Synopsis:Meet Andy Warner, a recently deceased everyman and newly minted zombie. Resented by his parents, abandoned by his friends, and reviled by a society that no longer considers him human, Andy is having a bit of trouble adjusting to his new existence. But all that changes when he goes to an Undead Anonymous meeting and finds kindred souls in Rita, an impossibly sexy recent suicide with a taste for the formaldehyde in cosmetic products, and Jerry, a twenty-one-year-old car crash victim with an exposed brain and a penchant for Renaissance pornography. When the group meets a rogue zombie who teaches them the joys of human flesh, things start to get messy, and Andy embarks on a journey of self-discovery that will take him from his casket, to the SPCA, to a media-driven class-action lawsuit on behalf of the rights of zombies everywhere.
Whoa. That's all I could say after finishing this book. Oh, and, "Huh, I did not see that coming." I mean, it was kinda obvious that something was gonna happen, because, like, hello! The title, Breathers: A Zombie's Lament... (la·ment : to mourn aloud : wail 1 : to express sorrow, mourning, or regret for something, often demonstratively : mourn)
... Not Breathers: A Zombie's Exultation...
1obsolete : to leap for joy
2: to be extremely joyful : rejoice
Thank you, Merriam-Websters online dictionary!)
So any-hoo, a spectacular ending to a spectacular book. By the end, all the little things that happened during the story, which I sorta brushed off as filler, came together to reveal the many facets of the subtly crafted plot!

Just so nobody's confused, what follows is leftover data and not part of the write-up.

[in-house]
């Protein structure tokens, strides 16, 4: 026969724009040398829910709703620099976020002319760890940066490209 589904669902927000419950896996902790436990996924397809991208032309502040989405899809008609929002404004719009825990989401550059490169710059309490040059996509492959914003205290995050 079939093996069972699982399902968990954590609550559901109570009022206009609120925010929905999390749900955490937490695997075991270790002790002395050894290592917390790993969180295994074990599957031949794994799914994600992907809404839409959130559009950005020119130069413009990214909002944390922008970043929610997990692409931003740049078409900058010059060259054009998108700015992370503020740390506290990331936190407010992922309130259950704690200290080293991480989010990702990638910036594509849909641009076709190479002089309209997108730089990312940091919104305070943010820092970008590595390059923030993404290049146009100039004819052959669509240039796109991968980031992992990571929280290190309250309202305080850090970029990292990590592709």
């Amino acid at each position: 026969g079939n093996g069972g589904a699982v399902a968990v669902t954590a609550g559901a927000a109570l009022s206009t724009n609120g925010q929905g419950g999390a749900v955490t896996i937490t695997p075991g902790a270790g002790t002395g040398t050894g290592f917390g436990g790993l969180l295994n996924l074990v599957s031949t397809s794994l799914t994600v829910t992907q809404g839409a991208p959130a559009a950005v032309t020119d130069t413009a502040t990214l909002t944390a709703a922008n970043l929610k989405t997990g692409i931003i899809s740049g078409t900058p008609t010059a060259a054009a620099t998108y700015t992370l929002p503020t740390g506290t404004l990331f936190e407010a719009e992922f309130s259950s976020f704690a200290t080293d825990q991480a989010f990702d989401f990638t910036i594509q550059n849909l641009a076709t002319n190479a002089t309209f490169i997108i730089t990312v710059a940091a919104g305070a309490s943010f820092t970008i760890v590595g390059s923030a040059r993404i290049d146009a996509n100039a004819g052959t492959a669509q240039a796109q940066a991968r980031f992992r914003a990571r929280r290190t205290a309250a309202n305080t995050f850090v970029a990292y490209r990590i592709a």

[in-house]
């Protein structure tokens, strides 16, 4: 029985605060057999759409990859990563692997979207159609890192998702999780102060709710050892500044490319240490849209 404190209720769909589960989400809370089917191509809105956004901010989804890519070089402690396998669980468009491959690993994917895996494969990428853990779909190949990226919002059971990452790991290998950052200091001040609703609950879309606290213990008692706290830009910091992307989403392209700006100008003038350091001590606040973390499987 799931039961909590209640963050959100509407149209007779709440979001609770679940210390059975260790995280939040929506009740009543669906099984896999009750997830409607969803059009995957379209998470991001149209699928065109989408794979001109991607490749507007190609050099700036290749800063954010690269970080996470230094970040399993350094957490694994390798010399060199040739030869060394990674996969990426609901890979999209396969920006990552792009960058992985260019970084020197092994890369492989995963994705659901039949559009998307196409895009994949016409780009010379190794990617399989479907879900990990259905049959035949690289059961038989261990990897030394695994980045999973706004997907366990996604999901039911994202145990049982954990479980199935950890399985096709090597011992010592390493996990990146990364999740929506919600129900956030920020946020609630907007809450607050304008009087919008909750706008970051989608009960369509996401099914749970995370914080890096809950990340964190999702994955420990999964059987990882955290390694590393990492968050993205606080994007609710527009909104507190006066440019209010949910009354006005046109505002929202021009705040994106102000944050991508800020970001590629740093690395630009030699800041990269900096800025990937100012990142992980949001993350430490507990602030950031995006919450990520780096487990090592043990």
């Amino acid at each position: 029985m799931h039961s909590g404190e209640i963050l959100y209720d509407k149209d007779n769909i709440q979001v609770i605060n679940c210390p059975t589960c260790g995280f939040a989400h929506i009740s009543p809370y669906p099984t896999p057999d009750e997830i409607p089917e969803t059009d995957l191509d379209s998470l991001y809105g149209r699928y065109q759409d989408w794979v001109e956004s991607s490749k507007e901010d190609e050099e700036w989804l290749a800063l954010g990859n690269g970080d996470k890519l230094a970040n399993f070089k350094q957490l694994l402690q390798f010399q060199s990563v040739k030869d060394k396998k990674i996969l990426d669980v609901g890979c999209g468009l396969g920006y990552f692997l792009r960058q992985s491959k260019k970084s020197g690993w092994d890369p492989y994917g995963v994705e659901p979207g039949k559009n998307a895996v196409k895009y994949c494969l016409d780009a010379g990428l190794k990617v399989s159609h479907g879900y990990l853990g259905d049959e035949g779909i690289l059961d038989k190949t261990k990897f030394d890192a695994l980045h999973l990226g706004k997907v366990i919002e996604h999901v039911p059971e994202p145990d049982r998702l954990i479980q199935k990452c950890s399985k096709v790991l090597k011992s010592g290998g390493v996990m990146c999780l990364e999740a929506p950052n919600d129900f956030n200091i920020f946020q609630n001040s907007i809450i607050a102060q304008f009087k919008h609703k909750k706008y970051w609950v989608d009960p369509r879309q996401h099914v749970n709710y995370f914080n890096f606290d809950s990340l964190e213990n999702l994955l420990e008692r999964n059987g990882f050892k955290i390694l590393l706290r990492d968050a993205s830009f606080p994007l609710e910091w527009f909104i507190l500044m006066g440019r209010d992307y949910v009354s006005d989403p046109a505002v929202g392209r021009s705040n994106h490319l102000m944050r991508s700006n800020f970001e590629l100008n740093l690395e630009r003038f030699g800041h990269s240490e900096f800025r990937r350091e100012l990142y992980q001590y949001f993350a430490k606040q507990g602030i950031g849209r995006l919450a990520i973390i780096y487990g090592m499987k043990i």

Andy is totally realistic, even though he's a member of the undead, downs bottles of shampoo to get his daily recommended amount of formaldehyde, and is sprayed with air-freshener by his mother before being allowed out of the wine cellar where he spends his days watching lame TV and chugging bottles of red. His voice is very sincere and honest and, just real, man. I do however feel obligated to warn y'all that this is by no means a YA book. I occasionally dab my foot into the deep and murky pool of adult general fiction, and sometimes I come up with yucko stuck between my toes. Such is life. A strong PG-13 for sexual content, violence, and zombie gore. I don't really care for smut in my books, it's why I mostly stick to YA, and even then I'm very careful about what I read, but I couldn't pass this story up. The cover lured me in, the story hooked me, and Andy's unflinching narration reeled me toward the truth of what life after life might be.
This story asks a lot of questions concerning zombie rights: Are they still "people"? Does the Constitution apply to them? Should they be allowed the rights to life, liberty, and the pursuit of happiness? Murderers get room and board with three square meals, should the undead receive the same courtesies?
The answers: In the book, it's a resounding NO. I say it's something you gotta work out on your own.
I give Breathers...
Necrophilia and cannibalism aside, I would recommend this book to anyone (over the age of 17) who enjoys zombies, love stories, and tragedy.